Value this time in your life kids, because this is the time in your life when you still have your choices, and it goes by so quickly. When you're a teenager you think you can do anything, and you do. Your twenties are a blur. Your thirties, you raise your family, you make a little money and you think to yourself, "What happened to my twenties?" Your forties, you grow a little pot belly you grow another chin. The music starts to get too loud and one of your old girlfriends from high school becomes a grandmother. Your fifties you have a minor surgery. You'll call it a procedure, but it's a surgery. Your sixties you have a major surgery, the music is still loud but it doesn't matter because you can't hear it anyway. Seventies, you and the wife retire to Fort Lauderdale, you start eating dinner at two, lunch around ten, breakfast the night before. And you spend most of your time wandering around malls looking for the ultimate in soft yogurt and muttering "how come the kids don't call?" By your eighties, you've had a major stroke, and you end up babbling to some Jamaican nurse who your wife can't stand but who you call mama. Any questions?

3) The Cutting Edge

Little known fact: I used to take ice skating lessons as a child.  According to my cousin Allison, I was semi-pro.  So when this movie came out in 1992 staring the super hot D.B. Sweeny, we HAD to watch it.  Over and over and over again.  Even now that we're all adults and the movie has spawned THREE!?! sub-par made for tv sequels, the cheesy goodness of the first one lives on in our daily vocabulary.  In fact, it was my cousin Anne and I quoting it back and forth to each other a few days ago that made me want to write this blog post.  (How Meta.)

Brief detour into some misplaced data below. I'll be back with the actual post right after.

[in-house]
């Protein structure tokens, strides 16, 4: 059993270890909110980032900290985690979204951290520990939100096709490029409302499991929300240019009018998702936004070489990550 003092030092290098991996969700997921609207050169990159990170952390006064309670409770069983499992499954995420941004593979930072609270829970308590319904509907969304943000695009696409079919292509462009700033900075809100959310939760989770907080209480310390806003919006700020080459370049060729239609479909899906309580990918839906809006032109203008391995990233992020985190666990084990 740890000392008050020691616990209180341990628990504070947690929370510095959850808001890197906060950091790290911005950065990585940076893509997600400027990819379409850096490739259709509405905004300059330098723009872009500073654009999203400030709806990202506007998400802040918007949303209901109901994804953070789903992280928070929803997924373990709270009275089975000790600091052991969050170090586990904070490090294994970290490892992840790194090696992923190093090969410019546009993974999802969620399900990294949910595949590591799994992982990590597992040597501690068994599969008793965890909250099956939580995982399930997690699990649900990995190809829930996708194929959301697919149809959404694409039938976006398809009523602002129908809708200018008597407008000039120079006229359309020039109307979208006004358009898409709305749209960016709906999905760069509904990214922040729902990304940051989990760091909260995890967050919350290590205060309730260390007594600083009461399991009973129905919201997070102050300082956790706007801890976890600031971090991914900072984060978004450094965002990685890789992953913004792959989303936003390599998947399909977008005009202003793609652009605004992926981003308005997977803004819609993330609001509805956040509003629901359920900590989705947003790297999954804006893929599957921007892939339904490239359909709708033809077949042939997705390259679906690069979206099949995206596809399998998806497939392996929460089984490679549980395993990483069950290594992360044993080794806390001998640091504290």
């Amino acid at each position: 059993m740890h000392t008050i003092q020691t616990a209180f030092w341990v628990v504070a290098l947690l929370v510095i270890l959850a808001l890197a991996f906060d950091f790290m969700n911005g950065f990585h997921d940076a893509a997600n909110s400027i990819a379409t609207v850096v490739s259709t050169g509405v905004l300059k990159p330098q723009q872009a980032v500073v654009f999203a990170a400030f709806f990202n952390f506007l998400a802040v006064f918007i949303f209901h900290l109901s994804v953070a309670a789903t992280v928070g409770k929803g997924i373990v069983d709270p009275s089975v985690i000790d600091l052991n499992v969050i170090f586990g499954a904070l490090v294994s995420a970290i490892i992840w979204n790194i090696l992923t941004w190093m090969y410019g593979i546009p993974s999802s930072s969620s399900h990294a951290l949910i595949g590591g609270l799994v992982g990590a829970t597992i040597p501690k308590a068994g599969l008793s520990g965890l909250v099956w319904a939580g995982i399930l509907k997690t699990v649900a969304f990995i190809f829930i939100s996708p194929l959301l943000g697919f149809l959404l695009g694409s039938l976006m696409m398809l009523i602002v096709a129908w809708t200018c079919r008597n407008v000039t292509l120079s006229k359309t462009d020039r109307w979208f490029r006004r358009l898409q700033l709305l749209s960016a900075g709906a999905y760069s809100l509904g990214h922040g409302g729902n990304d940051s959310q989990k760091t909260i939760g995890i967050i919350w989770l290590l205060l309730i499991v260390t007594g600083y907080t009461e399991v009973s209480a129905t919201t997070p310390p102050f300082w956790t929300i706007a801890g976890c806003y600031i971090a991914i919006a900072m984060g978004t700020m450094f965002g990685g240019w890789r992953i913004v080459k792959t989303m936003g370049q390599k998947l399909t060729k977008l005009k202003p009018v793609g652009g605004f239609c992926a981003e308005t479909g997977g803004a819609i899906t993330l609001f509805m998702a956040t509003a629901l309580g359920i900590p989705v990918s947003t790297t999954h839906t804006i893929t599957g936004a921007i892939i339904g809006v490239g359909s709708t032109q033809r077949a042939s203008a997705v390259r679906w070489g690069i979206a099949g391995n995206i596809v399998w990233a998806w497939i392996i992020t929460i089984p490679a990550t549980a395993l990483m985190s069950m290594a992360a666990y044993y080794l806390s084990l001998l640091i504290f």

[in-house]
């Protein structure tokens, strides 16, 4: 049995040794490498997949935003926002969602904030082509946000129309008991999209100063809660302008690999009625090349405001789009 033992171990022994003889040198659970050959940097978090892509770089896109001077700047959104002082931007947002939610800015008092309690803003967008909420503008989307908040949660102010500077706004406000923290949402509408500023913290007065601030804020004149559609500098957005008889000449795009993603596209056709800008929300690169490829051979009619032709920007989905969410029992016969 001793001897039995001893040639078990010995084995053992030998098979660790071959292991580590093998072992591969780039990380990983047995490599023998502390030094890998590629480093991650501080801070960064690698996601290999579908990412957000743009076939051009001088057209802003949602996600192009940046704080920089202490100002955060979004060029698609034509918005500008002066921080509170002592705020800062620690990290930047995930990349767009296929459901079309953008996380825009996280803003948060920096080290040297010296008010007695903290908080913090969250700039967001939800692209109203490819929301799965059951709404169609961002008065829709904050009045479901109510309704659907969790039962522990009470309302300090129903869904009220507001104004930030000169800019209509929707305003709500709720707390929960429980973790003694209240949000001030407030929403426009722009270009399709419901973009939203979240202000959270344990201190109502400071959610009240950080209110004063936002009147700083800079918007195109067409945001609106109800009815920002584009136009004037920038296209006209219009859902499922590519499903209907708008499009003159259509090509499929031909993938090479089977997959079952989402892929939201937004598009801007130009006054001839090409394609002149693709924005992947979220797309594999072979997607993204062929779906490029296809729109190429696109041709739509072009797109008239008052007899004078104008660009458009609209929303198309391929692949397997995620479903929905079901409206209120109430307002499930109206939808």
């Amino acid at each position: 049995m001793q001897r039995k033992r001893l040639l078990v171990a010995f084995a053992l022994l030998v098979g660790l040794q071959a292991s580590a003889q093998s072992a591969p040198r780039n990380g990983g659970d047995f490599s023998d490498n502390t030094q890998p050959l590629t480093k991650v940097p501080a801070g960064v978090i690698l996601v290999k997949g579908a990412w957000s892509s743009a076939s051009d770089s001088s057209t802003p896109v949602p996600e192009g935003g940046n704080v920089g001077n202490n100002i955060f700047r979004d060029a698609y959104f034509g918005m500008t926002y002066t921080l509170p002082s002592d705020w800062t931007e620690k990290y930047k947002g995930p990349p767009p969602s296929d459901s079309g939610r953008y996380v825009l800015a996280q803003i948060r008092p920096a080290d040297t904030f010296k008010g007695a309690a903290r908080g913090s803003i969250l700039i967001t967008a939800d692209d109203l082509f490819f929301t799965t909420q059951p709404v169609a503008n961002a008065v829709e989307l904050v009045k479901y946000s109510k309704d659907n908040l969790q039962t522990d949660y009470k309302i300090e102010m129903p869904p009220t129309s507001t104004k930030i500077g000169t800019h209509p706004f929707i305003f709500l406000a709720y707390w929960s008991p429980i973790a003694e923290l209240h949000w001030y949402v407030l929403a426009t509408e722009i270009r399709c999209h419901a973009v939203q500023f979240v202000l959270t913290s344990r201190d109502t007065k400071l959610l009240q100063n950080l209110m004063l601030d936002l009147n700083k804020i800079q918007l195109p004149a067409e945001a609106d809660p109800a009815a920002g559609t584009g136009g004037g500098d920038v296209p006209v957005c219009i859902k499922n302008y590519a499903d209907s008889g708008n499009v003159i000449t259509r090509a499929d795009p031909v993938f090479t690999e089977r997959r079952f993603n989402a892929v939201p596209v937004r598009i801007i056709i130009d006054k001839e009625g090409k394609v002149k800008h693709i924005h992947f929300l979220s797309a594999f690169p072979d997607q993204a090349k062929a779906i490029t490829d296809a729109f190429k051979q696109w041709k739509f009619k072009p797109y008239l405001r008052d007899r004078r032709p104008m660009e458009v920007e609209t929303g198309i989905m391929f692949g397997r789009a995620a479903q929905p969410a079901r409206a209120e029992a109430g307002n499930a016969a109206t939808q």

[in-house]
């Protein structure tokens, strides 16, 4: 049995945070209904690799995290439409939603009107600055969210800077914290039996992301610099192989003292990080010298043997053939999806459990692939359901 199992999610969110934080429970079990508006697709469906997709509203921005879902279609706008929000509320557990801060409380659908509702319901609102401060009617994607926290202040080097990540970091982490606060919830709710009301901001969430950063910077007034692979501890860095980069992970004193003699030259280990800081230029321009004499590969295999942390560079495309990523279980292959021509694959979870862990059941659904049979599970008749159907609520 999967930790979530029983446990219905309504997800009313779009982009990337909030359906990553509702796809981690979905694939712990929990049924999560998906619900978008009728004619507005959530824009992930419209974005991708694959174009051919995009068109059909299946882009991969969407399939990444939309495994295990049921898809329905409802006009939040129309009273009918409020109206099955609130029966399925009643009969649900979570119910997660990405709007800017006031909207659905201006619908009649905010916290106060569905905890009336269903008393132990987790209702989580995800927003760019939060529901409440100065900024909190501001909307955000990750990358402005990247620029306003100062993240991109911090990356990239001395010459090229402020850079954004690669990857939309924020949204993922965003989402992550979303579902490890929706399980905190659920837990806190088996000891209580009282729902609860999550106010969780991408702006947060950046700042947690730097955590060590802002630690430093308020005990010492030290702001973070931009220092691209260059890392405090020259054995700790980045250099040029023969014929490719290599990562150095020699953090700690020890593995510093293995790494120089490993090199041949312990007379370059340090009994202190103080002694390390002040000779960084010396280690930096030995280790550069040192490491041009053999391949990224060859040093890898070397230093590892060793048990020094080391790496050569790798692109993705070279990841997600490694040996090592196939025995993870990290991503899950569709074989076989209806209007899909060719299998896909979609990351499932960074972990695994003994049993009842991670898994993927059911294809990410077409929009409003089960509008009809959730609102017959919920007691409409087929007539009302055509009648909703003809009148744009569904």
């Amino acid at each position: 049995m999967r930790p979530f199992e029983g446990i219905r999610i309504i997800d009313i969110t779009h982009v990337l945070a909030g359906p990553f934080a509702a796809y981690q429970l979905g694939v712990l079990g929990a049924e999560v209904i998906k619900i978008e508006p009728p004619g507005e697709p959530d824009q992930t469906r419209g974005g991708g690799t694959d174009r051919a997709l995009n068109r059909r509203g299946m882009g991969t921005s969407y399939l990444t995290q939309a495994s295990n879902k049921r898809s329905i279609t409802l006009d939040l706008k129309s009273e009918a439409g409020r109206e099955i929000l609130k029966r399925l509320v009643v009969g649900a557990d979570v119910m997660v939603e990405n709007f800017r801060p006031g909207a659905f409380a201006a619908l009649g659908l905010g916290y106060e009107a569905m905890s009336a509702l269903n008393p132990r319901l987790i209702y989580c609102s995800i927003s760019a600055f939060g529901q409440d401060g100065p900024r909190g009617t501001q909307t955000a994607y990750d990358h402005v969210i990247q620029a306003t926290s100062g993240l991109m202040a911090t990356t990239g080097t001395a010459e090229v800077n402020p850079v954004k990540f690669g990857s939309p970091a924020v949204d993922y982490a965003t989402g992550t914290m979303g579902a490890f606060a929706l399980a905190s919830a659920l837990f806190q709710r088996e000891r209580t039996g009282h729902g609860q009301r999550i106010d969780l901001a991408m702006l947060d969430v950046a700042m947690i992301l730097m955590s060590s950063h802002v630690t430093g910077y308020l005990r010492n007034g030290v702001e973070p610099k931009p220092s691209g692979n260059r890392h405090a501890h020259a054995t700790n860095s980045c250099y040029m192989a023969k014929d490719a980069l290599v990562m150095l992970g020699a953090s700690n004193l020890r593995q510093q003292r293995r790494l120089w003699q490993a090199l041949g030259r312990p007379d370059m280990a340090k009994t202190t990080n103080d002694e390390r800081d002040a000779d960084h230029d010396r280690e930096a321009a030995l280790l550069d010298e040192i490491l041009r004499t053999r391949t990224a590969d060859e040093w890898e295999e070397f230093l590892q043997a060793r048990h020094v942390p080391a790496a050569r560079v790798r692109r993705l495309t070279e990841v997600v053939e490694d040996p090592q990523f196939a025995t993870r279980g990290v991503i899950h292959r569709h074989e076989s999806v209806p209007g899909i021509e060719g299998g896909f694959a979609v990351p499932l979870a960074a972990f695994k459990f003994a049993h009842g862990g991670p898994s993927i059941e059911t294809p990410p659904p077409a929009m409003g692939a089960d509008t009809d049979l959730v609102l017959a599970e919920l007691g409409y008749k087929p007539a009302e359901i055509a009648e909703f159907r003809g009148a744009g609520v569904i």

The lines we use the most are:
  • Legano, nilegano. Eees grey area
  • Yes! Parlez-vous Olympics?!
  • Lorie Peckarovski?!
  • Namen Gita!
  • Toe pick
  • There is no halfway.  Halfway, you are dead.

4) The Secret Garden

My sister recently tore her ACL and while she was recuperating from surgery, I went over to keep her company and knew just the thing to make her feel better.  The Hallmark Hall of Fame's Secret Garden is quite simply a beautifully done telling of this classic children's tale of a little girl whose parents die while living in India and so she is sent to live with a distant relative (in the book the relative is her uncle.  In the movie he is just a friend of her father's) in his big creepy manor house on the moors of Scotland where she discovers a secret garden and a mystery.  My mother was visiting my sister that day as well.  She had never seen the movie and when we started, she was a bit skeptical but by the end she was smiling and watching with glee.

My grandmother recorded this movie from TV when it aired as a special back in 1988 but it is widely available at most Hallmark stores even today.  It stars the incomparable Maggie Smith and a host of adorable youngsters.  We all adored the sassy little Mary Lennox and the clever Cockney pronounced barbs.  I had a major crush on Dickon and I myself am often quoted as saying (in a pique after finishing a viewing one day) [spoiler alert] "Of course she chose Colin, he peppered her with gifts.  Poor Dickon never stood a chance!" Some of our most often used quotes from the actual movie are: